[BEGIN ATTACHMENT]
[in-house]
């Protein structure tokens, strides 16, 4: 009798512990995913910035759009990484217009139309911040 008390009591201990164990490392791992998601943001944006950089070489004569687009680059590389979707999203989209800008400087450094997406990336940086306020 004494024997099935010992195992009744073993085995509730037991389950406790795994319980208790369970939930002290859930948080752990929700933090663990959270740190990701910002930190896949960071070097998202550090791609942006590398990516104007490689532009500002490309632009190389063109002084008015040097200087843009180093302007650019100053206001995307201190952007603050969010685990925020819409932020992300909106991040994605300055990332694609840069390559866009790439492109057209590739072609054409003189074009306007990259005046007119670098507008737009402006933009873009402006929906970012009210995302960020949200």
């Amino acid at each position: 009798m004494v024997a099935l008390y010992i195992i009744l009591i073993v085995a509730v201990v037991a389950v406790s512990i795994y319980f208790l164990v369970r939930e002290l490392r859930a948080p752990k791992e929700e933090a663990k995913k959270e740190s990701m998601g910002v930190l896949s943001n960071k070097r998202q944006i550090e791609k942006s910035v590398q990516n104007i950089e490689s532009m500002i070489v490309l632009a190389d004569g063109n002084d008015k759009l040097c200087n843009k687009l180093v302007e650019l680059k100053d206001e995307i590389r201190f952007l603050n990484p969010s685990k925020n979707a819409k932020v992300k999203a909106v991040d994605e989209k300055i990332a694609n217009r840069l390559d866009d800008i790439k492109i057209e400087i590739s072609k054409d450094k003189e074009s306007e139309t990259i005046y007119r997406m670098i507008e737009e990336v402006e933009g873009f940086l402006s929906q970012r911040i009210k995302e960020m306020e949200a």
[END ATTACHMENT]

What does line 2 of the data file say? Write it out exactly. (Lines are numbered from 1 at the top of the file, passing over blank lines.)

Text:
């Protein structure tokens, strides 16, 4: 009798512990995913910035759009990484217009139309911040 008390009591201990164990490392791992998601943001944006950089070489004569687009680059590389979707999203989209800008400087450094997406990336940086306020 004494024997099935010992195992009744073993085995509730037991389950406790795994319980208790369970939930002290859930948080752990929700933090663990959270740190990701910002930190896949960071070097998202550090791609942006590398990516104007490689532009500002490309632009190389063109002084008015040097200087843009180093302007650019100053206001995307201190952007603050969010685990925020819409932020992300909106991040994605300055990332694609840069390559866009790439492109057209590739072609054409003189074009306007990259005046007119670098507008737009402006933009873009402006929906970012009210995302960020949200």